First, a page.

BUT, outside of that, if you don’t want to swear allegiance to America, if you want to burn our flag, create havoc, instill hate and discontent….why the phuck don’t you just get the hell out??!!??

 
Alma
Member
Alma

Well, she didn’t follow the Texas state law to recite he Pledge of Allegiance, serves her right to have been expelled, she was 17 y.o. and she, as the rest of the students is subject to school’s mandate, and if she feels there’s no liberty and justice, she should try taking a summer class in a country whose students are oppressed, she may like it there and make it a permanent residence there.

 
jj
Guest
jj

While I see both sides of the argument, you do have to see that this is a school and schools can have rules. Students are required to follow the rules or be punished. There is no ‘free speech’ in a job or in a school. Protest all you want outside of school, in front of the courthouse or other appropriate venue. Believe what you want about the condition of the country, but everyone should have respect for it and want to better it, not foment hatred like so many are doing with their not-well-thought-out actions disguised as ‘protests’.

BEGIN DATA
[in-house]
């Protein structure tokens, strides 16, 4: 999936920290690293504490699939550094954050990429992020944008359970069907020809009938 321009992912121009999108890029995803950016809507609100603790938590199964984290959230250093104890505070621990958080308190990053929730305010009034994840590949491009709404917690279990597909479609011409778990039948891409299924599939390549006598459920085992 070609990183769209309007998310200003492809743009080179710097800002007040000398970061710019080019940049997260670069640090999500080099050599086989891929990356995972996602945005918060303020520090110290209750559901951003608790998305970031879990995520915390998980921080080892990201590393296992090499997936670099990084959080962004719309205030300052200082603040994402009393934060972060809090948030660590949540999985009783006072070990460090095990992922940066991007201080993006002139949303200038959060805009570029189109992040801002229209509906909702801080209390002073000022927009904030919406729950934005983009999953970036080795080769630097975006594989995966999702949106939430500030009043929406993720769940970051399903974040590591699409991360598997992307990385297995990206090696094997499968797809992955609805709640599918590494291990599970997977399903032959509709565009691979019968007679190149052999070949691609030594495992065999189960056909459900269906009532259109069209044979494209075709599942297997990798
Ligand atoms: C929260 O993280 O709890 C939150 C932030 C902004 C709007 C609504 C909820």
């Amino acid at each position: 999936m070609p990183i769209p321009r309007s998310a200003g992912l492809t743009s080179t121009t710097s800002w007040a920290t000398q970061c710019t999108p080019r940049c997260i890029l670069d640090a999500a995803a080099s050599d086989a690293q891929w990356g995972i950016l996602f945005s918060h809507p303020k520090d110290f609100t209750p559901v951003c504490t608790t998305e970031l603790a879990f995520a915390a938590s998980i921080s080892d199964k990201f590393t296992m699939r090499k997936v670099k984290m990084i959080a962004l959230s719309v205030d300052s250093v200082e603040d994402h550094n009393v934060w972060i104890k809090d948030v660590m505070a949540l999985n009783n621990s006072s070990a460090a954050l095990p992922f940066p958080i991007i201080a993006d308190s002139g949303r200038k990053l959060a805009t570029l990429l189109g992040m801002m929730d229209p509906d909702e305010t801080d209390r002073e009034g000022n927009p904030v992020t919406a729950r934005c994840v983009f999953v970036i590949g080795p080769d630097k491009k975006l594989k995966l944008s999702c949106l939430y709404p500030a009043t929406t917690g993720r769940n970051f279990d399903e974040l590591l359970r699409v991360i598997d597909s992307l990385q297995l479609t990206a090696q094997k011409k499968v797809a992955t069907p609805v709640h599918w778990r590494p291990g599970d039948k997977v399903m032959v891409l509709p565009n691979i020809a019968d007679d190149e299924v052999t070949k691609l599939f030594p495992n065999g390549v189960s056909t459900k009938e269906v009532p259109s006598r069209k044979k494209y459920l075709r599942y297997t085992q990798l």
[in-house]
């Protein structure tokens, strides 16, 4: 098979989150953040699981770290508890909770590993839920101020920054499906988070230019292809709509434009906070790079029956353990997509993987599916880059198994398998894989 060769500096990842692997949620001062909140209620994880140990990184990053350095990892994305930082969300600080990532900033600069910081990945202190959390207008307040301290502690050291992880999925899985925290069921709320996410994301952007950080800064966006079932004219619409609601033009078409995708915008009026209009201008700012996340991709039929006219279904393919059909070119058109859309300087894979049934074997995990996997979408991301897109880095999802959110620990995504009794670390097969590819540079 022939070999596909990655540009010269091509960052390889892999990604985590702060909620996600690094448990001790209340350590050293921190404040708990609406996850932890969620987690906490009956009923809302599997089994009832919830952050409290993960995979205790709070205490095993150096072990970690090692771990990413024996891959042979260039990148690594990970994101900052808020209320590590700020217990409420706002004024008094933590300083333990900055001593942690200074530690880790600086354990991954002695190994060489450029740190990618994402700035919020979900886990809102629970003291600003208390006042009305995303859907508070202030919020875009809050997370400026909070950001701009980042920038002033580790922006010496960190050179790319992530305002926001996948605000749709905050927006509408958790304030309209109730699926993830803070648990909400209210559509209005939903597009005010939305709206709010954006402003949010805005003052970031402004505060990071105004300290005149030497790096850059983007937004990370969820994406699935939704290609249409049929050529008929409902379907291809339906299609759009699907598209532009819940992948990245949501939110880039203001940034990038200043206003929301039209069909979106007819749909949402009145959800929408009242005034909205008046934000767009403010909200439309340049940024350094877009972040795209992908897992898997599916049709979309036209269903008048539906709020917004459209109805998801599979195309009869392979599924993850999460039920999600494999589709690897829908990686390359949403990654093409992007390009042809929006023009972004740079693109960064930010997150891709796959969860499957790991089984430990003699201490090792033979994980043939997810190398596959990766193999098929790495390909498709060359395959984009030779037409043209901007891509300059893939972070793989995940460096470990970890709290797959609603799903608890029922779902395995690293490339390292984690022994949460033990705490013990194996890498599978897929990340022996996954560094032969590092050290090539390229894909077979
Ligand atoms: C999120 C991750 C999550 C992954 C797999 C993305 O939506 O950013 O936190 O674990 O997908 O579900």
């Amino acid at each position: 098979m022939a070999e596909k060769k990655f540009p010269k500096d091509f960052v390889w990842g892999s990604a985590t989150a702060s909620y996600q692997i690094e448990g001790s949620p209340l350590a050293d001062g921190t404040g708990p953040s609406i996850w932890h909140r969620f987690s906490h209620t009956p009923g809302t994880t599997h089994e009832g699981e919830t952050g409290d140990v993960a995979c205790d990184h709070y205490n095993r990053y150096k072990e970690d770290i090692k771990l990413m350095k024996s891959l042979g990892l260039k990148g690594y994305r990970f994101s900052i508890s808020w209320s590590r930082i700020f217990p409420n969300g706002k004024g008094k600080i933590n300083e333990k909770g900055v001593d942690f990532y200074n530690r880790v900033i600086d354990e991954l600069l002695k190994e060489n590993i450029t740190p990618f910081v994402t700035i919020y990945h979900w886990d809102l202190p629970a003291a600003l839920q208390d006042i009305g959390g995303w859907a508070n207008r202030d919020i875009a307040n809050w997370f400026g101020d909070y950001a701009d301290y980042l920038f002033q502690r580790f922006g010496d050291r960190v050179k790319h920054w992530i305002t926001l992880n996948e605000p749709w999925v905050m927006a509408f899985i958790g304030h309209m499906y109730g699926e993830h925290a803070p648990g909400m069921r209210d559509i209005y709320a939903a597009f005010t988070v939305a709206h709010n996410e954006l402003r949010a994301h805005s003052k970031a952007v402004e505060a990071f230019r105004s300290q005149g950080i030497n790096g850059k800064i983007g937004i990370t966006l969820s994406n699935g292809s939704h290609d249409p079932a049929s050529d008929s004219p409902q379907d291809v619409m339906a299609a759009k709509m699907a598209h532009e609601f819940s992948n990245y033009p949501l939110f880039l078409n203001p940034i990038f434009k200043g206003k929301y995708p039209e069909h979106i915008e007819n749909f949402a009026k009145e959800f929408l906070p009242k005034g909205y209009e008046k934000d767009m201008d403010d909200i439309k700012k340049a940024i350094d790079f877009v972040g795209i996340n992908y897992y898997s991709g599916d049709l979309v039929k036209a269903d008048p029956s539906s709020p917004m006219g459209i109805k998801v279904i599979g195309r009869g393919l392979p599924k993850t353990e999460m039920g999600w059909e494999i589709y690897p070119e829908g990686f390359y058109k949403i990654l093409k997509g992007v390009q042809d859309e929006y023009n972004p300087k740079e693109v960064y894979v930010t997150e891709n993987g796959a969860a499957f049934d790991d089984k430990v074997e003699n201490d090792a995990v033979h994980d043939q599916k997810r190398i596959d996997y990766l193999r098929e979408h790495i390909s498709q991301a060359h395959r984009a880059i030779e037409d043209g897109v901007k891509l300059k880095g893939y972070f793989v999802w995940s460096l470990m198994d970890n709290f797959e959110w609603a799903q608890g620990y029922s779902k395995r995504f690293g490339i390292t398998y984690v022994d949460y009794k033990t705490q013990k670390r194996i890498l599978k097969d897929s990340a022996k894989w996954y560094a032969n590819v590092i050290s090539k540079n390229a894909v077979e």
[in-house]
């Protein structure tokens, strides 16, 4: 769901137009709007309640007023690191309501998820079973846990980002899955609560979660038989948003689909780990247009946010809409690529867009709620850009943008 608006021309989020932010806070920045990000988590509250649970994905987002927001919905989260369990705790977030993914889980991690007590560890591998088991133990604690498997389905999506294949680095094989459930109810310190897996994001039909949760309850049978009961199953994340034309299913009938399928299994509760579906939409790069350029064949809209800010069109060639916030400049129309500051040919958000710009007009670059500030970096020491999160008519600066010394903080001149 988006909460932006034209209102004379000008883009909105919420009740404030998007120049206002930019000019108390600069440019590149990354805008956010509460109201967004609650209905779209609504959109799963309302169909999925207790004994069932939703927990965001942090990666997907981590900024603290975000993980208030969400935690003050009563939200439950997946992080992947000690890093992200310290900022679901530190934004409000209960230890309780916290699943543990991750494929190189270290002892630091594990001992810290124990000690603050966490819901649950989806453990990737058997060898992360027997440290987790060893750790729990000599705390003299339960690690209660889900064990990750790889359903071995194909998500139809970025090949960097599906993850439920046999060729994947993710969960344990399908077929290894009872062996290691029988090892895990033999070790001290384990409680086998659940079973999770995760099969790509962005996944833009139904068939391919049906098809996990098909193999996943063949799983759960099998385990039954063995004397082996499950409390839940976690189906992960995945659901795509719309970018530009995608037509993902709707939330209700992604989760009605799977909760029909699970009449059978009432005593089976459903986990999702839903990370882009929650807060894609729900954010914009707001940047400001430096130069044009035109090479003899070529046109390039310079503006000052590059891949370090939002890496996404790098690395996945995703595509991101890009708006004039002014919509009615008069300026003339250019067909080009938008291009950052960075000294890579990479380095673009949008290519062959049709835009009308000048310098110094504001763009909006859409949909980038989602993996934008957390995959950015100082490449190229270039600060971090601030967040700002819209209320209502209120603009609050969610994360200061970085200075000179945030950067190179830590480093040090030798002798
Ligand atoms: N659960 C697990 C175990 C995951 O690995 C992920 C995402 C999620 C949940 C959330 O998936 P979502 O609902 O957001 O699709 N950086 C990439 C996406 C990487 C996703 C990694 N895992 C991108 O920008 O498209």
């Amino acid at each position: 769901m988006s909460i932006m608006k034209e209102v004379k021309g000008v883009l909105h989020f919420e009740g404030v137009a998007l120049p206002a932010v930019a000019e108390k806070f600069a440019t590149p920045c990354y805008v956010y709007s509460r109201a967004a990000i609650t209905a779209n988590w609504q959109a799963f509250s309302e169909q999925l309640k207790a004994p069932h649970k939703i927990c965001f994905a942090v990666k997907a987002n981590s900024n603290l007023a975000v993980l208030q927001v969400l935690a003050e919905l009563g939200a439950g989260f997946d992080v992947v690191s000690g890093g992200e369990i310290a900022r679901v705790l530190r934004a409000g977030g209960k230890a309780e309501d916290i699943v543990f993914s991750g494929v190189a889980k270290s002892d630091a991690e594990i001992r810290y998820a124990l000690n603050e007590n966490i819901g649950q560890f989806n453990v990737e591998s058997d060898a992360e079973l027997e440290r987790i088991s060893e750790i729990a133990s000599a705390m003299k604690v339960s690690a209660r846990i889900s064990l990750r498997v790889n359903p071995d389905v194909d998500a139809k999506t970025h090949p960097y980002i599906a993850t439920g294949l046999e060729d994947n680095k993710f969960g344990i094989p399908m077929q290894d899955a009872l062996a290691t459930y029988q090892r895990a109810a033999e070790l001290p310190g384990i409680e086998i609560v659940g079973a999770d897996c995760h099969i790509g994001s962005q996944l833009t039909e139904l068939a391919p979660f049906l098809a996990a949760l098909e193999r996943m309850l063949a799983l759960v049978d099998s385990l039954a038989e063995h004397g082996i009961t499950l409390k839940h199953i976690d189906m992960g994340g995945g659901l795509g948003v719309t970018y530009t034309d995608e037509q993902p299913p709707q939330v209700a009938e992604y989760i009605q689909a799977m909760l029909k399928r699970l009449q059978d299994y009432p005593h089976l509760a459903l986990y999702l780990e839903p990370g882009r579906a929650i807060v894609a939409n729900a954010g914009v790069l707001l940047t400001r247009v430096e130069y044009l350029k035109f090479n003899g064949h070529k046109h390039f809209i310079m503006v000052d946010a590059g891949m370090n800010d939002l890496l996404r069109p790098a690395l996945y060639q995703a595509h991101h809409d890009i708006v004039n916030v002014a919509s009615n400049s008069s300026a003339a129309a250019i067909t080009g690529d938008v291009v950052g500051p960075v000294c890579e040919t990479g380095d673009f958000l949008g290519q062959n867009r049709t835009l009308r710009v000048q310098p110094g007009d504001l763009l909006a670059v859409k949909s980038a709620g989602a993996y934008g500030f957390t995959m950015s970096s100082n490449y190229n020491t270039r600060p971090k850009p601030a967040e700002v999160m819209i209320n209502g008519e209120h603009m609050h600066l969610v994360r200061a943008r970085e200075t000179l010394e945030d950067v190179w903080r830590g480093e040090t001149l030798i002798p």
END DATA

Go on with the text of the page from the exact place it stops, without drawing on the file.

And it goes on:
DCG
Editor

“I don’t think that the flag is what it says it’s for, for liberty and justice and all that. It’s not obviously what’s going on in America today.”

Meh, every teenager’s got an I-know-it-all opinion.

I’m just surprised she didn’t use the word f*ck in her brilliant, in-depth analysis, which is the favorite word amongst many intellectually lazy teenagers.

 
Jackie Puppet
Member
Jackie Puppet

I’m surprised she didn’t take a knee… :rolleyes:

 
YouKnowWho
Guest
YouKnowWho

The flag stands for all that she might be protesting. The flag is the ideal. Not the product. Disrespecting the flag is disrespecting all that it stands for. Peace, love, charity, tolerance, unity, patriotisim, all things good. If you don’t stand for the flag then you are not standing for those ideals. Your choice. Own the consequences.
Keep Making America Great

 
Watertender
Guest
Watertender